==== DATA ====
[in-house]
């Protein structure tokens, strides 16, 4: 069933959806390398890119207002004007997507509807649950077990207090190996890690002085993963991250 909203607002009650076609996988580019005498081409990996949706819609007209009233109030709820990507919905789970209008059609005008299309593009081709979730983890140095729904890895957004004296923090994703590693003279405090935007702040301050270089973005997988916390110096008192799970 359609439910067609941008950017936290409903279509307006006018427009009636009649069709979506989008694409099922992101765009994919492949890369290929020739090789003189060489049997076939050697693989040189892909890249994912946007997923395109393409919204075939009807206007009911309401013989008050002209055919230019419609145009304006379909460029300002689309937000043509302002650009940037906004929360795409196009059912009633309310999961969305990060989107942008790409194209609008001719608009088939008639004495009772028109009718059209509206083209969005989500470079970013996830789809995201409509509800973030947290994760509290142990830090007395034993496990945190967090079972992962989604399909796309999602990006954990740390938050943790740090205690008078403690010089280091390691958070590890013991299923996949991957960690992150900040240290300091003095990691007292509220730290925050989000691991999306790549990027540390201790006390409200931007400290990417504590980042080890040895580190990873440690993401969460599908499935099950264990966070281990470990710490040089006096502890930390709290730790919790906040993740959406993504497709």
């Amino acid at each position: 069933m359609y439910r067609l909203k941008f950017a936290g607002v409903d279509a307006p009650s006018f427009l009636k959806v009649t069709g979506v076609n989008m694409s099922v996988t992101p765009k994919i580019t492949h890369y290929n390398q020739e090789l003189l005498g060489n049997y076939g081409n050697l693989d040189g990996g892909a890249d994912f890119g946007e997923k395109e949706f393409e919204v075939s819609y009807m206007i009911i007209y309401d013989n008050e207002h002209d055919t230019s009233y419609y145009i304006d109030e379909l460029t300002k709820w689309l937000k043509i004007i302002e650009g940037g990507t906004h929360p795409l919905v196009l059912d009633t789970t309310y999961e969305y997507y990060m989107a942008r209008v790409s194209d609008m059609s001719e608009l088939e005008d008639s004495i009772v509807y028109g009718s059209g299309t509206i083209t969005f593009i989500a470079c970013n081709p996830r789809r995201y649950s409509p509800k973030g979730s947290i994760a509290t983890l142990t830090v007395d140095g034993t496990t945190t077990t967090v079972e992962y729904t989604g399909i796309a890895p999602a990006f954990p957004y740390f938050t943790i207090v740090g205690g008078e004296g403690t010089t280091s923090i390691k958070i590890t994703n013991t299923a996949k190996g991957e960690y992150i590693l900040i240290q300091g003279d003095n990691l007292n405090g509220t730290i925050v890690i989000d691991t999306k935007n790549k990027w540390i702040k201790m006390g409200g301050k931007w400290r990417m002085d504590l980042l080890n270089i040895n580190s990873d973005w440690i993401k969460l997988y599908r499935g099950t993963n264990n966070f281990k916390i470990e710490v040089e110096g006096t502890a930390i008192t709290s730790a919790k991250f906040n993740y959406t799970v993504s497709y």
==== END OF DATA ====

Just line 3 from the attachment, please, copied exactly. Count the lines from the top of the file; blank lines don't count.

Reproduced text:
């Amino acid at each position: 069933m359609y439910r067609l909203k941008f950017a936290g607002v409903d279509a307006p009650s006018f427009l009636k959806v009649t069709g979506v076609n989008m694409s099922v996988t992101p765009k994919i580019t492949h890369y290929n390398q020739e090789l003189l005498g060489n049997y076939g081409n050697l693989d040189g990996g892909a890249d994912f890119g946007e997923k395109e949706f393409e919204v075939s819609y009807m206007i009911i007209y309401d013989n008050e207002h002209d055919t230019s009233y419609y145009i304006d109030e379909l460029t300002k709820w689309l937000k043509i004007i302002e650009g940037g990507t906004h929360p795409l919905v196009l059912d009633t789970t309310y999961e969305y997507y990060m989107a942008r209008v790409s194209d609008m059609s001719e608009l088939e005008d008639s004495i009772v509807y028109g009718s059209g299309t509206i083209t969005f593009i989500a470079c970013n081709p996830r789809r995201y649950s409509p509800k973030g979730s947290i994760a509290t983890l142990t830090v007395d140095g034993t496990t945190t077990t967090v079972e992962y729904t989604g399909i796309a890895p999602a990006f954990p957004y740390f938050t943790i207090v740090g205690g008078e004296g403690t010089t280091s923090i390691k958070i590890t994703n013991t299923a996949k190996g991957e960690y992150i590693l900040i240290q300091g003279d003095n990691l007292n405090g509220t730290i925050v890690i989000d691991t999306k935007n790549k990027w540390i702040k201790m006390g409200g301050k931007w400290r990417m002085d504590l980042l080890n270089i040895n580190s990873d973005w440690i993401k969460l997988y599908r499935g099950t993963n264990n966070f281990k916390i470990e710490v040089e110096g006096t502890a930390i008192t709290s730790a919790k991250f906040n993740y959406t799970v993504s497709y």